The sequential exoglycosidase experiments were demonstrated in Figure 3A. First, β-galactosidase was added to the glycan mixture and the G1F(1,6), G1F(1,3), G2F, G2F(1,6)+αGal, and G2F(1,3)+αGal disappeared, while G2F+(αGal)2 stayed since this glycan needs a specific α-galactosidase enzyme to be altered. Although the signal intensity for G2F+(αGal)2 decreases after treatment with β-galactosidase, this could be attributed to possible α-galactosidase impurities present in the β-galactosidase reagent or a much slower cleavage reaction by the β-galactosidase due to a lack of specificity. As a result of this treatment, an expected strong G0F peak appears (red trace). Then this β-galactosidase treated sample was incubated with the β-N-acetylglucosaminidase enzyme to remove the two GlcNAc residues in G0F yielding G0F-(GlcNAc)2 (blue trace). Subsequently this sample was treated with α-mannosidase to remove the two mannose residues yielding glycan with only four residues, G4 (Fucose-GlcNAc-GlcNac-Man) (green trace). Finally, this sample was treated with α-fucosidase to yield glycan with only three residues, G3 (GlcNAc-GlcNAc-Man) (purple trace). The migration times of these three and four glycan residues match well with glucose standard units (data not shown). Sequential treatment and a comparison with the glycan standards have confirmed the G2F+(αGal)2, G2F(1,6)+αGal, G2F(1,3)+αGal, G2F, G1F(1,6), G1F(1,3), G0F, and G0F-(GlcNAc)2 peaks. Furthermore, separate non-labeled released glycans were also analyzed with matrix assisted laser desorption ionization (MALDI) time-of flight (TOF) MS which confirmed the existence of those glycans (data not shown).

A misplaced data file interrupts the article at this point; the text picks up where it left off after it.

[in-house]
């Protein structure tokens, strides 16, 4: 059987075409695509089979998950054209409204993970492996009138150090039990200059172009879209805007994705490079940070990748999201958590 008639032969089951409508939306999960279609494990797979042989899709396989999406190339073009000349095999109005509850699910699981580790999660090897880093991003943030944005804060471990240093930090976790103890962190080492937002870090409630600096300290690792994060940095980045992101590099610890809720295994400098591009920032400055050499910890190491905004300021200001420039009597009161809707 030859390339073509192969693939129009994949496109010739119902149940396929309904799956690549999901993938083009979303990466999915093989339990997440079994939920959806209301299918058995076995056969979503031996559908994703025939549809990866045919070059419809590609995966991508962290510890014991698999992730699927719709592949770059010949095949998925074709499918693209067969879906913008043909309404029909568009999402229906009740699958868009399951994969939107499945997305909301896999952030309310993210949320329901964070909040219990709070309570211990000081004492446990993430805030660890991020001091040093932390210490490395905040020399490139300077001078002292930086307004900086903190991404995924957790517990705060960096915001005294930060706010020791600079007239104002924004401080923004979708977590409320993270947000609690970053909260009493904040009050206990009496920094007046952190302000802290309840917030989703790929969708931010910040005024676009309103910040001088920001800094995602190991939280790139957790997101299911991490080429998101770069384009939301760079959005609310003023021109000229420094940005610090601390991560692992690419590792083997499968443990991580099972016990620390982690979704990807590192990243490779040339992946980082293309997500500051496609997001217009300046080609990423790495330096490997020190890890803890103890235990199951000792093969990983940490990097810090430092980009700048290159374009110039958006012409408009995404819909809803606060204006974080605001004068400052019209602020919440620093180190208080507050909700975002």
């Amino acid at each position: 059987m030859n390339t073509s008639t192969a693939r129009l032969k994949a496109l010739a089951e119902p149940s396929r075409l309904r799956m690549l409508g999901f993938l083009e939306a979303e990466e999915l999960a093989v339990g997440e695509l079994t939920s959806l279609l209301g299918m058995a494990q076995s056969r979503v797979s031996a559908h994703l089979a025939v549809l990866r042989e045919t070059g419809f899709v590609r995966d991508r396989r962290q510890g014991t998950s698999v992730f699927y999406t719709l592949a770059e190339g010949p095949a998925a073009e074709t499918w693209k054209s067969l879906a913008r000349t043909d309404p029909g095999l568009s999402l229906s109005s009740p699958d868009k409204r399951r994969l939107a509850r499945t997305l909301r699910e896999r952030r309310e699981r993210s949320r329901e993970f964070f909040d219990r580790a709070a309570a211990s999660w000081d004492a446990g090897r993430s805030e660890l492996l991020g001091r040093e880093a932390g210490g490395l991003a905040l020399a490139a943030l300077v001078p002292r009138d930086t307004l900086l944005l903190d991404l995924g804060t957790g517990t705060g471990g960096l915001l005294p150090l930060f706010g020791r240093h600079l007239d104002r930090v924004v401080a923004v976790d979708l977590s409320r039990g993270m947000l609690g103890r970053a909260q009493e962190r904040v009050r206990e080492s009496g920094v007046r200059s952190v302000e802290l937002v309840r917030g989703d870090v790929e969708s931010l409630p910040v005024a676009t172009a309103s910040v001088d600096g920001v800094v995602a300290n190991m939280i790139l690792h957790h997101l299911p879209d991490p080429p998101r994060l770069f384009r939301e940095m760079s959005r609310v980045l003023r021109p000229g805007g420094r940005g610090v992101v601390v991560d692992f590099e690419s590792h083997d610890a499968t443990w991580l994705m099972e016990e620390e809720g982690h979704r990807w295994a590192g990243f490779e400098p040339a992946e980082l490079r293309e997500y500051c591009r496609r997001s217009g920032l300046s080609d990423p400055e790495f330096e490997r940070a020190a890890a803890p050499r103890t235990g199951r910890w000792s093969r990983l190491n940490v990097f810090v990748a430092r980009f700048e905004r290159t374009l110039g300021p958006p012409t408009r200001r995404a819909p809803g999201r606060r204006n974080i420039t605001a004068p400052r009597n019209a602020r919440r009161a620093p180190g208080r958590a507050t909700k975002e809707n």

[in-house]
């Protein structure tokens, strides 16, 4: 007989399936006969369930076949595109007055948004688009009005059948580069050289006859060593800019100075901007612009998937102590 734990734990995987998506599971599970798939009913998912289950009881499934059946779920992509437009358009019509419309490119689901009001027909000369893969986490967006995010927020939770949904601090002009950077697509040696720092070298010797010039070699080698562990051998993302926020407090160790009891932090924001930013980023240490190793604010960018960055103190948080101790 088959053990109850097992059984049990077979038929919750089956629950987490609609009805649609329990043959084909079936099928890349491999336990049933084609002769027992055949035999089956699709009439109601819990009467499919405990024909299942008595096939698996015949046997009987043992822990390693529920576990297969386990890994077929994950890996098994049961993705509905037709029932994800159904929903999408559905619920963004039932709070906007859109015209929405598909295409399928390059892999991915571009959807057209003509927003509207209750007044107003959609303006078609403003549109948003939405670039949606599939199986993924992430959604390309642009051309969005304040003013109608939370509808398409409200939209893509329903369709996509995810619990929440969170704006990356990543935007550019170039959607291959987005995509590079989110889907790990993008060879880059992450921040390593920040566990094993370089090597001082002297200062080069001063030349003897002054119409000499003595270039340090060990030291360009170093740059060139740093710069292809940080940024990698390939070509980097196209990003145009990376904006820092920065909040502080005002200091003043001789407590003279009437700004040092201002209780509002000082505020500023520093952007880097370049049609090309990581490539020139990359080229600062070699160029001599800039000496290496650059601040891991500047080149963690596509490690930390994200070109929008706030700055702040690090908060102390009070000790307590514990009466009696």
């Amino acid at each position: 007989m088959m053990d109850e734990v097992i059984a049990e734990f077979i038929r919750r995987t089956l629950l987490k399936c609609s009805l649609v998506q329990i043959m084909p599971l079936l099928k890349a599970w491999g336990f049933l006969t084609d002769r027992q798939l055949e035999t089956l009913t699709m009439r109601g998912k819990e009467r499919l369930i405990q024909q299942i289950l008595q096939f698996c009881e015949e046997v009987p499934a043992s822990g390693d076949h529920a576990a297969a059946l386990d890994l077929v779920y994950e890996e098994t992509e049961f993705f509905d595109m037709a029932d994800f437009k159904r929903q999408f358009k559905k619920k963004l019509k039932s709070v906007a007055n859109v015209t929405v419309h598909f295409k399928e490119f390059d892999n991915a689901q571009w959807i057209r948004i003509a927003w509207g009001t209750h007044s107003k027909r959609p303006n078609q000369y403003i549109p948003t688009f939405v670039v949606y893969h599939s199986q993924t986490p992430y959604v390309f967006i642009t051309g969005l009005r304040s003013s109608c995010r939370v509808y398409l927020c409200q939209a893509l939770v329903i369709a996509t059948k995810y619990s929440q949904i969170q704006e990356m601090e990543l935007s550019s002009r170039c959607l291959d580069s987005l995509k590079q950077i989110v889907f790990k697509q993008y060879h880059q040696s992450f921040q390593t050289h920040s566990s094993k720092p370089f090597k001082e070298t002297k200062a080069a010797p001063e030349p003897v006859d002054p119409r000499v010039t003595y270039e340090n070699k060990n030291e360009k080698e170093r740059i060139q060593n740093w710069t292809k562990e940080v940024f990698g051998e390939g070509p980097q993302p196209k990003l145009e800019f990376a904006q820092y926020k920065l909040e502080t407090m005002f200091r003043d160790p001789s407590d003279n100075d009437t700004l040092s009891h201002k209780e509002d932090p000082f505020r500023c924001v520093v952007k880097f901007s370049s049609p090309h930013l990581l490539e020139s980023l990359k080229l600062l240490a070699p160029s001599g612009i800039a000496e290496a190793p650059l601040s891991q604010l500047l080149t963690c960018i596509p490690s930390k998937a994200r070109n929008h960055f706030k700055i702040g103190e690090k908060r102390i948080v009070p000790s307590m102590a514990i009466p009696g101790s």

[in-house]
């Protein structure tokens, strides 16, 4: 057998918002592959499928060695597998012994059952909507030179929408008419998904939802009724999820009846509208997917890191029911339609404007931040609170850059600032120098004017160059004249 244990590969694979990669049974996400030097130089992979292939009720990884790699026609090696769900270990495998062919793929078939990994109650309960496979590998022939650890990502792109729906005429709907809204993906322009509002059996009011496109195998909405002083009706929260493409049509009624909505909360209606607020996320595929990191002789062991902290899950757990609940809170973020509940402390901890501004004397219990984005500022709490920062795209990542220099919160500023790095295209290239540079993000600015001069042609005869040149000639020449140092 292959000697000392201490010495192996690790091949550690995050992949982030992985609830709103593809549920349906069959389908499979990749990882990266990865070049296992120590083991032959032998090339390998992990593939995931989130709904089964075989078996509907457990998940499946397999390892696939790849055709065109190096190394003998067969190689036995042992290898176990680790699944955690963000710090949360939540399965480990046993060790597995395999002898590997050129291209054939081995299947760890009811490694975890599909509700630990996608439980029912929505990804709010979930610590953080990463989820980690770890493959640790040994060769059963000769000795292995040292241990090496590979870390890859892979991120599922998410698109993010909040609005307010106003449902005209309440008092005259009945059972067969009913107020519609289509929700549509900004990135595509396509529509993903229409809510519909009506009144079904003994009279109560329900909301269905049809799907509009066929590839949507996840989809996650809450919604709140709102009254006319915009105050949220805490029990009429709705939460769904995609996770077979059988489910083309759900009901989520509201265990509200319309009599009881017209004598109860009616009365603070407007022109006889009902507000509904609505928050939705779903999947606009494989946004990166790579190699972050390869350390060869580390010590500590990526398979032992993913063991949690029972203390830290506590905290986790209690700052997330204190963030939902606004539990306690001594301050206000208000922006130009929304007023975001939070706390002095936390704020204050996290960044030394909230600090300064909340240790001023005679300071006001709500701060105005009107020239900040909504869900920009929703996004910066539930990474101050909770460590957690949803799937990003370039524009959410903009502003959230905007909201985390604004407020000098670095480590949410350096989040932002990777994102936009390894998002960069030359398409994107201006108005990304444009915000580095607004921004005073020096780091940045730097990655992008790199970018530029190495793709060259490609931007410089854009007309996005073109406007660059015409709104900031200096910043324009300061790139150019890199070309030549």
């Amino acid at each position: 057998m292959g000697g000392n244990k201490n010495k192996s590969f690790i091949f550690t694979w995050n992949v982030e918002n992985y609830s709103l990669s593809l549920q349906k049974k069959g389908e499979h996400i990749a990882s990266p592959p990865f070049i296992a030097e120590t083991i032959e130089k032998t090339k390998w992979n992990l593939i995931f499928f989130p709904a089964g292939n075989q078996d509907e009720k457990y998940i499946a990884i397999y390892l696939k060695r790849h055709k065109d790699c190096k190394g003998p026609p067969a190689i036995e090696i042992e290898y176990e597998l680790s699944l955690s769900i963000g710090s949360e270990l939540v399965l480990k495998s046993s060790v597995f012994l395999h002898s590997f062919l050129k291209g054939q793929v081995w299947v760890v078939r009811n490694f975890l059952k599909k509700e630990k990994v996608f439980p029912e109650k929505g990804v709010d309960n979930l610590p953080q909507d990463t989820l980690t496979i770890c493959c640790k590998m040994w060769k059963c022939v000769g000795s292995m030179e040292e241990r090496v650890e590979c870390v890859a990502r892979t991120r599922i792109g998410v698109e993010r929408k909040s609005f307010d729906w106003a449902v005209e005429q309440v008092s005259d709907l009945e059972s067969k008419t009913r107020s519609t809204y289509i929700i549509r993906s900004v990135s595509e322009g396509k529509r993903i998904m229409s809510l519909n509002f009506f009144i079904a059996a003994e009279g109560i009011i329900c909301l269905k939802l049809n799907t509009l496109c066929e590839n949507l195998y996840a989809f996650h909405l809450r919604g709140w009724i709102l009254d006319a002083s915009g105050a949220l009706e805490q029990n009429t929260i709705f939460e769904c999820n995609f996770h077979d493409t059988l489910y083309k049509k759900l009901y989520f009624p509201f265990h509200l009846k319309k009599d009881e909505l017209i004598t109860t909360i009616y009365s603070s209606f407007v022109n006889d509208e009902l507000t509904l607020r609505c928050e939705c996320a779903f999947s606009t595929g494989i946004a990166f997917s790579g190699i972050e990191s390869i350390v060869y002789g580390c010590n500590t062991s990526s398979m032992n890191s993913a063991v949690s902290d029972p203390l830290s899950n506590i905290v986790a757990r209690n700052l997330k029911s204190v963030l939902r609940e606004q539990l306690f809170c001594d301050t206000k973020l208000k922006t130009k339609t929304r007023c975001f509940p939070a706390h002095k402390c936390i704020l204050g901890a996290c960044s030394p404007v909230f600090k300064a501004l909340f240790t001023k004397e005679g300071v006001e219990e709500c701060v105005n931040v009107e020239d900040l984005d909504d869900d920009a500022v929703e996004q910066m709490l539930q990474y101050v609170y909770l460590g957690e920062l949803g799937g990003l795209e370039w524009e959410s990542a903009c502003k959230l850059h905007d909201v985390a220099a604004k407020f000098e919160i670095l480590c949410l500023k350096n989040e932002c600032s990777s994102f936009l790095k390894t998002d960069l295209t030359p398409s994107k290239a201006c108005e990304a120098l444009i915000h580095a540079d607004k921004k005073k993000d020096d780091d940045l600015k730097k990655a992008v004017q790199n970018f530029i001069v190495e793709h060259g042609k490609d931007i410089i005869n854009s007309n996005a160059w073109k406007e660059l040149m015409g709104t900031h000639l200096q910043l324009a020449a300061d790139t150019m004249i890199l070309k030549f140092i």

The confirmation of sialic acid-containing glycans was determined using a α-neuraminidase enzyme as shown in Figure 3B. The glycan mixture was treated with α-neuraminidase and as a result there are three peaks that disappeared indicated as SA1, A1F, and SA2 (red trace). The identity of A1F was further confirmed using a glycan standard (blue trace). Neither SA1 nor SA2 correspond to A2F, A2 or A1 (A1 and A2 standards not shown). Although the sialic acid-containing glycans have similar size as G2F+αGal, they are expected to migrate faster than other glycans since they possess an additional negative charge. The two sialic acid containing glycans (A2F, A2) migrate earlier than mono sialic acid-containing glycan (A1F, A1). The absolute assignments of SA1 and SA2 cannot be determined at this time even with the use of MALDI TOF MS due to their low abundance.